27 non-Caucasians or 35%) with a diagnosis of cancer was assessed.

Social support was assessed via Saranson's Social Support

Questionnaire-6 (SSQ-6). The psychological factors of anxiety and

depression were assessed using Speilburger's State-Trait Anxiety

Inventory (STAI) and Sung's Depression Scale respectively.

Possible differences in profiles were analyzed via MANOVA.

Differences in individual scales of social support, anxiety and

depression were analyzed using ANOVA. Results confirmed that

members of both groups were similar on demographic factors, state

and trait anxiety, depression and on the amount of and satisfaction

with social support. Based on the results of this study, the

psychosocial stress profile for males at risk for SCD and males

with a diagnosis of cancer did not differ.



Since there were differences in the racial distributions in the two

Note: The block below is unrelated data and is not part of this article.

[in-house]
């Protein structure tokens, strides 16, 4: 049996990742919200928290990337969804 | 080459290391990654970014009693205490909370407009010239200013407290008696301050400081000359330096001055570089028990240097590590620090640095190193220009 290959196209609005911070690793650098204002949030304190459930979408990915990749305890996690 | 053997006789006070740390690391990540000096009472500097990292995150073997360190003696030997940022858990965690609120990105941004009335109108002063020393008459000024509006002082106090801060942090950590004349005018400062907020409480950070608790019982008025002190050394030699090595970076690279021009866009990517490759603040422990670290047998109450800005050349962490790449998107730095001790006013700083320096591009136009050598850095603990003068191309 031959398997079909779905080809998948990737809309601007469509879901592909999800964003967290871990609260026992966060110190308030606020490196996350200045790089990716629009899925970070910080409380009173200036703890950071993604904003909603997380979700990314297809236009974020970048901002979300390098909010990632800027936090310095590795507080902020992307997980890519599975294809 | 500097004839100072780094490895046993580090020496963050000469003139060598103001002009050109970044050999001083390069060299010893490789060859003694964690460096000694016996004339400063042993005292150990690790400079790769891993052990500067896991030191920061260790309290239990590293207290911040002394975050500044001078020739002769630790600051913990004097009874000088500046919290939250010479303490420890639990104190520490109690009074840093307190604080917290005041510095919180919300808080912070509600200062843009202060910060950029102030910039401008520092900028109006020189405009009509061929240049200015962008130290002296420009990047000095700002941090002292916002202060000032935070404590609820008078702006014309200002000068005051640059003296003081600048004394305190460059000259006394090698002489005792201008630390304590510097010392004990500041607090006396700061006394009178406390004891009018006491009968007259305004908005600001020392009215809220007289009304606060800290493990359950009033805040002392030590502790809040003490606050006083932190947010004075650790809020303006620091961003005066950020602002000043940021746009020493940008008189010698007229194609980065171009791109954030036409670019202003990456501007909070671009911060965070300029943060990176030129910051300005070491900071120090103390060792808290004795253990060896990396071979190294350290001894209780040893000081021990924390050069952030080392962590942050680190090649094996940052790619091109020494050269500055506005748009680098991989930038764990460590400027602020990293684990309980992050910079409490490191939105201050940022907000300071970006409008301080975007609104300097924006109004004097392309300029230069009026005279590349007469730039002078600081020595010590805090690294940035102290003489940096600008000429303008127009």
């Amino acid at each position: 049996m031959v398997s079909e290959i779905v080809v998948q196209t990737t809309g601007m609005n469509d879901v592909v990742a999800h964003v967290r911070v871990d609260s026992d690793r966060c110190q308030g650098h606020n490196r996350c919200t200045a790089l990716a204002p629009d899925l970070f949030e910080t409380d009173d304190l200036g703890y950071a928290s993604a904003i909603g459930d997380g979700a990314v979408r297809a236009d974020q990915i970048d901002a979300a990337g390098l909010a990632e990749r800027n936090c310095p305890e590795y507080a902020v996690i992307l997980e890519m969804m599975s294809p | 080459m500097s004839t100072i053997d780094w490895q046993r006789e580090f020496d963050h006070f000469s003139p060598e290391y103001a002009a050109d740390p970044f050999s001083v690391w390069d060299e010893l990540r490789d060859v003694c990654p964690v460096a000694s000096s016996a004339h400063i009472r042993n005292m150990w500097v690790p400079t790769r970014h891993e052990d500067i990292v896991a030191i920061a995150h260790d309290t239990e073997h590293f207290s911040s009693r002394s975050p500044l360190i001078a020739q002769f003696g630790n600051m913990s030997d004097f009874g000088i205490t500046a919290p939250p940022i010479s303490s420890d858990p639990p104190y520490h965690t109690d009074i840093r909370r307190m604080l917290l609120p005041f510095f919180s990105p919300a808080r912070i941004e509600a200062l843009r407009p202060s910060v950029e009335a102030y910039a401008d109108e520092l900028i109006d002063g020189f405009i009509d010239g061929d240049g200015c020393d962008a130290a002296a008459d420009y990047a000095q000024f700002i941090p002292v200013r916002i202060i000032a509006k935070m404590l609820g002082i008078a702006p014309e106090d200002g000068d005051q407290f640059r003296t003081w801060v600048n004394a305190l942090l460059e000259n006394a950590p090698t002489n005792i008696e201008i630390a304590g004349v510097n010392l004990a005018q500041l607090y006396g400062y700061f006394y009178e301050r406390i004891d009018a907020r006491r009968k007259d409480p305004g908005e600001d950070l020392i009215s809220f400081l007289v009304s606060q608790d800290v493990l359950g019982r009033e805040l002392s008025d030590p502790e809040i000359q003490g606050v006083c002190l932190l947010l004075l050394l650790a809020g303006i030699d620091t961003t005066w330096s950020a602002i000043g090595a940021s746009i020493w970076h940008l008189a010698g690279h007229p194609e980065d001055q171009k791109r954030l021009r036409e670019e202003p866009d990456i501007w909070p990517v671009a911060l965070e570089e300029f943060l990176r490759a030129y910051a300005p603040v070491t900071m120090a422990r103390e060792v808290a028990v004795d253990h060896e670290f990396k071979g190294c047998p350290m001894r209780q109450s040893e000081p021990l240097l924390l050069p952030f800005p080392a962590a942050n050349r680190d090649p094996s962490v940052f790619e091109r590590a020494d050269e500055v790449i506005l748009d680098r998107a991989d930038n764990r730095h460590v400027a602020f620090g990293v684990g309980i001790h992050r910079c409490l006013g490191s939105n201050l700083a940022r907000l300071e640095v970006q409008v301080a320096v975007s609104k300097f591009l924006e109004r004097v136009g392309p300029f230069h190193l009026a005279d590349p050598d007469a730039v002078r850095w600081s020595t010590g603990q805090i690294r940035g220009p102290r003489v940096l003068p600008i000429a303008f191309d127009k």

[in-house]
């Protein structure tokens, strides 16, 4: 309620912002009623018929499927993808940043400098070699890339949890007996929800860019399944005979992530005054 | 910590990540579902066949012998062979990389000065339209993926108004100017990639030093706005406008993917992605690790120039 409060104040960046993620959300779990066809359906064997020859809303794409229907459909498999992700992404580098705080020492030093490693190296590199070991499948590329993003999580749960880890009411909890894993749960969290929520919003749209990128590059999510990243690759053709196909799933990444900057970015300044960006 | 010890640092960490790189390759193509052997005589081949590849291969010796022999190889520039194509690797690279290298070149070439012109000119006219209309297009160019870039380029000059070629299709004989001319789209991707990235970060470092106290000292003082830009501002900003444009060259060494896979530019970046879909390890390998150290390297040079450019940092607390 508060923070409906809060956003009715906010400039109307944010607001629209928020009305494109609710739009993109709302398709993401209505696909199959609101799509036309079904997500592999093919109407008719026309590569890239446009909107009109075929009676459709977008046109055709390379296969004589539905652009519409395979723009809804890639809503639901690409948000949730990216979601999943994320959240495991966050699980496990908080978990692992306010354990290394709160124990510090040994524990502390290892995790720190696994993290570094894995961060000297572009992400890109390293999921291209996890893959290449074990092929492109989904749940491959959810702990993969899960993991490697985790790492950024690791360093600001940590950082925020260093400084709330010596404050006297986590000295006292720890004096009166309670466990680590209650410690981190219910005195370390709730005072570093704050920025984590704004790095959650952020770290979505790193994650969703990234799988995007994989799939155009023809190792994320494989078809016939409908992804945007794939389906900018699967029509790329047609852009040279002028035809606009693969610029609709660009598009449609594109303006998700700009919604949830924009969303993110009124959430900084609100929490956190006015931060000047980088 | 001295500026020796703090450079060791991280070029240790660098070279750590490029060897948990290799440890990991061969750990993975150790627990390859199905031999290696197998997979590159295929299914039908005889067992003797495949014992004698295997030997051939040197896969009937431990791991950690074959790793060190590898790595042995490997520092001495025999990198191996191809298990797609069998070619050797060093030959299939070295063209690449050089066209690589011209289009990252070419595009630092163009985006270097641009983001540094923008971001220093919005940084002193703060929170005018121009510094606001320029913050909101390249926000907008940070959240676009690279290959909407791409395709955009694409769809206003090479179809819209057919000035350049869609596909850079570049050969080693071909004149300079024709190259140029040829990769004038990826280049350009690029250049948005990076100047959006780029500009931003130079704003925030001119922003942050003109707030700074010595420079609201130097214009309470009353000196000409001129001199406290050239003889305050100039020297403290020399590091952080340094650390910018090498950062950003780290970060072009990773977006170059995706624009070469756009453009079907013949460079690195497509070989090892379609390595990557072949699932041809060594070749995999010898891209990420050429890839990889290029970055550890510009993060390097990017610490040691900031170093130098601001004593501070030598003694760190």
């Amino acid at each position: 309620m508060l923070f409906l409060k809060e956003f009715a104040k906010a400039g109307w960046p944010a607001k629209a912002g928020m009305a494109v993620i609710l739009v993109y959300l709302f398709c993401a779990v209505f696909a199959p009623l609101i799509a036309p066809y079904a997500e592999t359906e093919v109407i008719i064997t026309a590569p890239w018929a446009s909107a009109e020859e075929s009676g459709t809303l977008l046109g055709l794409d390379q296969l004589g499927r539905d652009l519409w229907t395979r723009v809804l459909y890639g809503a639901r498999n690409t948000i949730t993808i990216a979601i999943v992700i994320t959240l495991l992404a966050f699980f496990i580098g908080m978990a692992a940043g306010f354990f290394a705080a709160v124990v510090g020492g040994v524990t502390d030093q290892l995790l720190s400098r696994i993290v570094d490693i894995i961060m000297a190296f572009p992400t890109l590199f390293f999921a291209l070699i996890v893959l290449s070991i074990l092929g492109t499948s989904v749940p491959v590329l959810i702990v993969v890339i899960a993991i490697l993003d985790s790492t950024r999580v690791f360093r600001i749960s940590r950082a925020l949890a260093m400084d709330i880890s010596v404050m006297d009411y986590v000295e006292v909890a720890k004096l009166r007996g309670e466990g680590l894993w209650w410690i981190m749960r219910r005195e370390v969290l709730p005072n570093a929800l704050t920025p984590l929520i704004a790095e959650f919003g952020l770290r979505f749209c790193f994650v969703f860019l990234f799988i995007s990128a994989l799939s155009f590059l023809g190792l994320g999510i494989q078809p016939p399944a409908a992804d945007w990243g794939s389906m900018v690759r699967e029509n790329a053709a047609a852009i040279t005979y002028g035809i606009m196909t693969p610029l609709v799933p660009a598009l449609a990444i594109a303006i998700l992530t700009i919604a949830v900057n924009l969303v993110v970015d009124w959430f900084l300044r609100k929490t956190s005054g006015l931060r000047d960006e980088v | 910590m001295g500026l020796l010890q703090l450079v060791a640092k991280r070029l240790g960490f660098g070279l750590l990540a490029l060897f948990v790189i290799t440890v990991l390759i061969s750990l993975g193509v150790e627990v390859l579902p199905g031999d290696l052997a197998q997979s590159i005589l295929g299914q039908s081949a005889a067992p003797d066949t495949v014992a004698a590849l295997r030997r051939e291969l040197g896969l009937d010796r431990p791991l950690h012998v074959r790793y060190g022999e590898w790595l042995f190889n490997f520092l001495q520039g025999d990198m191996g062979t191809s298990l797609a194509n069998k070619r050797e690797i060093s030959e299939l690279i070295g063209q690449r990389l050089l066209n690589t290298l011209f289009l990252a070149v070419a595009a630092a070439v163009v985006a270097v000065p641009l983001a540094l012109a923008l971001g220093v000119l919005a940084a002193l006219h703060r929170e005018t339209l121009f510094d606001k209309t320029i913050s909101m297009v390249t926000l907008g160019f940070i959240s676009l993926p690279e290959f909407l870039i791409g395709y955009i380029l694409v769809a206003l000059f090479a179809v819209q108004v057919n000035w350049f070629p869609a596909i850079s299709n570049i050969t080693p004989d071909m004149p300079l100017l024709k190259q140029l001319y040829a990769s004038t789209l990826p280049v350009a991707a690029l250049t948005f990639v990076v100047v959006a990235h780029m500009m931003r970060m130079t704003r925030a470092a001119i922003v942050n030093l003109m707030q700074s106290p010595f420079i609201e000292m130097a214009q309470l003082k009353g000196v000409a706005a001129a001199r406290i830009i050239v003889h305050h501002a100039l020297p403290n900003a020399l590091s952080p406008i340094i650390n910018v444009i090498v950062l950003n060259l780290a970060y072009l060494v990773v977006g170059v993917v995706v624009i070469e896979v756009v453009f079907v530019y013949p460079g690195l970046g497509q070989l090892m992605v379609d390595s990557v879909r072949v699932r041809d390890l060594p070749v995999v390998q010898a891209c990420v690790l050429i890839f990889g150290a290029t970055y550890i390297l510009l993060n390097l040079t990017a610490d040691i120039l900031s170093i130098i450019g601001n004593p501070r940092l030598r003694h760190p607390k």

groups, the effects of race on the psychosocial variables was also

examined. Results indicated that race was related to psychosocial

scores. State anxiety was significantly higher and scores related

to trait anxiety and depression tended to be higher in

non-Caucasian subjects than Caucasians regardless of diagnostic

group. Based on the results of this study, health care

professionals should pay particular attention to non-Caucasian

males who are under their care to screen for anxiety and

depression. Both anxiety and depression may increase the morbidity

toward both cancer and heart disease. Nurses are in a unique

position among the health care team to monitor the psychosocial

stress profile factors of anxiety, depression and social support.



Repository Posting Date:
26-Oct-2011
Date of Publication:
17-Oct-2011
Sponsors:
Sigma Theta Tau International

Full metadata record

DC FieldValue Language
dc.typePresentationen_GB
dc.titleIdentification of a social support, anxiety and depression profile for males at risk for sudden cardiac death and males with a diagnosis of canceren_GB
dc.identifier.urihttp://hdl.handle.net/10755/150350-